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A Blog from New America's Federal Education Budget Project

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Latest Higher Education Data Now Available from Federal Education Budget Project

Published:  January 31, 2013

The Federal Education Budget Project (FEBP) today announced new higher education data available on its website from the 2011 year.  The data are available for more than 7,500 institutions of higher education, as well as every state across the country, and include college prices, financial aid, demographics, and outcomes data.

We also added a new data point: graduate student enrollment at institutions of higher education for 2009 through 2011. As graduate school – with its students’ substantial debt burdens – continues to inch its way into the higher education debate, a greater understanding of graduate students’ particular circumstances will be increasingly critical. FEBP’s data on graduate student enrollment and Grad PLUS loan disbursements at the institutional and state levels can play a critical role in that.

The data provide a five-year snapshot of each institution, and allow users to examine many facets of the school’s costs and performance. For an example, we looked at Morehouse College. Our colleague Rachel Fishman wrote about the school on Higher Ed Watch last fall. Morehouse is a historically black, all-male college. And as Fishman pointed out, the data in FEBP tell a story of a school with a Parent PLUS problem.

Enrollment at Morehouse was just under 2,500 students last year, and 55 percent of students received federal aid – but even more, 76 percent, took out federal loans. Parent PLUS loans at the school totaled $21.7 million last year, more than $8 million more than parents took out only five years ago (accounting both for the now-defunct FFEL program and the new Direct Loan program). Given the high interest rate and substantial fees associated with the Parent PLUS program, Fishman argues that they make a bad strategy for affording the school. As we can see by examining the school in FEBP, its total price has increased by more than $10,000 over five years to more than $43,000 per year in 2011 – apparently supported largely by Parent PLUS loans.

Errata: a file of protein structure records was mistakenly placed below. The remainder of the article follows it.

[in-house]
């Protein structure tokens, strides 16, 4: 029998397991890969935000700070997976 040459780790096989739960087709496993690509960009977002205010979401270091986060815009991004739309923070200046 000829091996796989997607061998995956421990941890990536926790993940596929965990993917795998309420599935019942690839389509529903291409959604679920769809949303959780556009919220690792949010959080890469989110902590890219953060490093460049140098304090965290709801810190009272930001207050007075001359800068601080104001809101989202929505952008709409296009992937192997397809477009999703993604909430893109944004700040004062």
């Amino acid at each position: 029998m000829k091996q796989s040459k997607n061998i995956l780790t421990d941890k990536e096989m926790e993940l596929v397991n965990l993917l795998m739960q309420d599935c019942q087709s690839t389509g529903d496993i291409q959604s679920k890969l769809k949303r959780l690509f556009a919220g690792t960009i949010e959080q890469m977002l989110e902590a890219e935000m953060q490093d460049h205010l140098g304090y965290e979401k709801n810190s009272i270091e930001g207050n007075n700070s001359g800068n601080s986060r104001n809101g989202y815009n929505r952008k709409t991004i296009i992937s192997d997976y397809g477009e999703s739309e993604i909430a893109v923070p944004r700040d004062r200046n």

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The data also give a picture of some broader national trends. Here at Ed Money Watch, we’ve written frequently about the skyrocketing costs of the Pell Grant program since funding for the program nearly doubled in 2009. All those additional federal dollars are being distributed to students across the country, so the Pell Grant disbursements by state have increased dramatically in recent years. California postsecondary students, for example, received about $1.6 billion in 2007. Just five years later, the state received nearly $3.9 billion in Pell Grants, a 140 percent increase in federal Pell Grant dollars.

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Click here to check out the data for yourself. How has your alma mater fared over the last several years? What about your home state?

The data are also downloadable as an open data file here.

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